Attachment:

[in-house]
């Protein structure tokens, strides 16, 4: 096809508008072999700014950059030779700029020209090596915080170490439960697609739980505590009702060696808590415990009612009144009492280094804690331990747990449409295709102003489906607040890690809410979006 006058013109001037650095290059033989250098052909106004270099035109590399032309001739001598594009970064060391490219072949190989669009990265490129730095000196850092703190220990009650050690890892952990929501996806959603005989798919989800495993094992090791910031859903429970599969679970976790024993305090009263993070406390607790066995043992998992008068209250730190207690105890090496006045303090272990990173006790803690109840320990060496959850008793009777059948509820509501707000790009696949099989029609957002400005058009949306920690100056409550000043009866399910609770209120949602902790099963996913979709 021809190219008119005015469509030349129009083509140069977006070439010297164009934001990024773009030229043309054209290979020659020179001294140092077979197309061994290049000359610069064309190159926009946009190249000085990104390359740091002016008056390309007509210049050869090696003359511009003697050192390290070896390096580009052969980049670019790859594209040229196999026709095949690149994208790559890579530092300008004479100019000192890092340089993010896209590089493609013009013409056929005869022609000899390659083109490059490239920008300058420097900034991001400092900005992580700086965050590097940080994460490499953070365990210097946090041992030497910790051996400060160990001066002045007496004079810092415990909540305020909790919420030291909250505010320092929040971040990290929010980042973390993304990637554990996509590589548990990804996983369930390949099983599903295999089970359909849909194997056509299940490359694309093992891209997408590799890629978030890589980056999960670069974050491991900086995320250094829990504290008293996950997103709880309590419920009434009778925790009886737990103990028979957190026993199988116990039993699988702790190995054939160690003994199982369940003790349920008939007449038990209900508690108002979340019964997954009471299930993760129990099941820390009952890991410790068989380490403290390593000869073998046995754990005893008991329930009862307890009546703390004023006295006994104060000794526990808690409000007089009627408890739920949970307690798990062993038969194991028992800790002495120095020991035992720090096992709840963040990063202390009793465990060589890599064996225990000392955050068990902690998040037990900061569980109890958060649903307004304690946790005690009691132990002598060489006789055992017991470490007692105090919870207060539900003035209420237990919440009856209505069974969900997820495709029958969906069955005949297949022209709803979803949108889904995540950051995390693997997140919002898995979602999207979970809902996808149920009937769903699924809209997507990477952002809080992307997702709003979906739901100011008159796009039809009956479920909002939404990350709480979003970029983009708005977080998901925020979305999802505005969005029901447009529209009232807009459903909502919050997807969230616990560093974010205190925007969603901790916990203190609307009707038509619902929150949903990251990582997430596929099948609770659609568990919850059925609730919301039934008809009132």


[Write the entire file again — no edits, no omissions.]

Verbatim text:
[in-house]
């Protein structure tokens, strides 16, 4: 096809508008072999700014950059030779700029020209090596915080170490439960697609739980505590009702060696808590415990009612009144009492280094804690331990747990449409295709102003489906607040890690809410979006 006058013109001037650095290059033989250098052909106004270099035109590399032309001739001598594009970064060391490219072949190989669009990265490129730095000196850092703190220990009650050690890892952990929501996806959603005989798919989800495993094992090791910031859903429970599969679970976790024993305090009263993070406390607790066995043992998992008068209250730190207690105890090496006045303090272990990173006790803690109840320990060496959850008793009777059948509820509501707000790009696949099989029609957002400005058009949306920690100056409550000043009866399910609770209120949602902790099963996913979709 021809190219008119005015469509030349129009083509140069977006070439010297164009934001990024773009030229043309054209290979020659020179001294140092077979197309061994290049000359610069064309190159926009946009190249000085990104390359740091002016008056390309007509210049050869090696003359511009003697050192390290070896390096580009052969980049670019790859594209040229196999026709095949690149994208790559890579530092300008004479100019000192890092340089993010896209590089493609013009013409056929005869022609000899390659083109490059490239920008300058420097900034991001400092900005992580700086965050590097940080994460490499953070365990210097946090041992030497910790051996400060160990001066002045007496004079810092415990909540305020909790919420030291909250505010320092929040971040990290929010980042973390993304990637554990996509590589548990990804996983369930390949099983599903295999089970359909849909194997056509299940490359694309093992891209997408590799890629978030890589980056999960670069974050491991900086995320250094829990504290008293996950997103709880309590419920009434009778925790009886737990103990028979957190026993199988116990039993699988702790190995054939160690003994199982369940003790349920008939007449038990209900508690108002979340019964997954009471299930993760129990099941820390009952890991410790068989380490403290390593000869073998046995754990005893008991329930009862307890009546703390004023006295006994104060000794526990808690409000007089009627408890739920949970307690798990062993038969194991028992800790002495120095020991035992720090096992709840963040990063202390009793465990060589890599064996225990000392955050068990902690998040037990900061569980109890958060649903307004304690946790005690009691132990002598060489006789055992017991470490007692105090919870207060539900003035209420237990919440009856209505069974969900997820495709029958969906069955005949297949022209709803979803949108889904995540950051995390693997997140919002898995979602999207979970809902996808149920009937769903699924809209997507990477952002809080992307997702709003979906739901100011008159796009039809009956479920909002939404990350709480979003970029983009708005977080998901925020979305999802505005969005029901447009529209009232807009459903909502919050997807969230616990560093974010205190925007969603901790916990203190609307009707038509619902929150949903990251990582997430596929099948609770659609568990919850059925609730919301039934008809009132």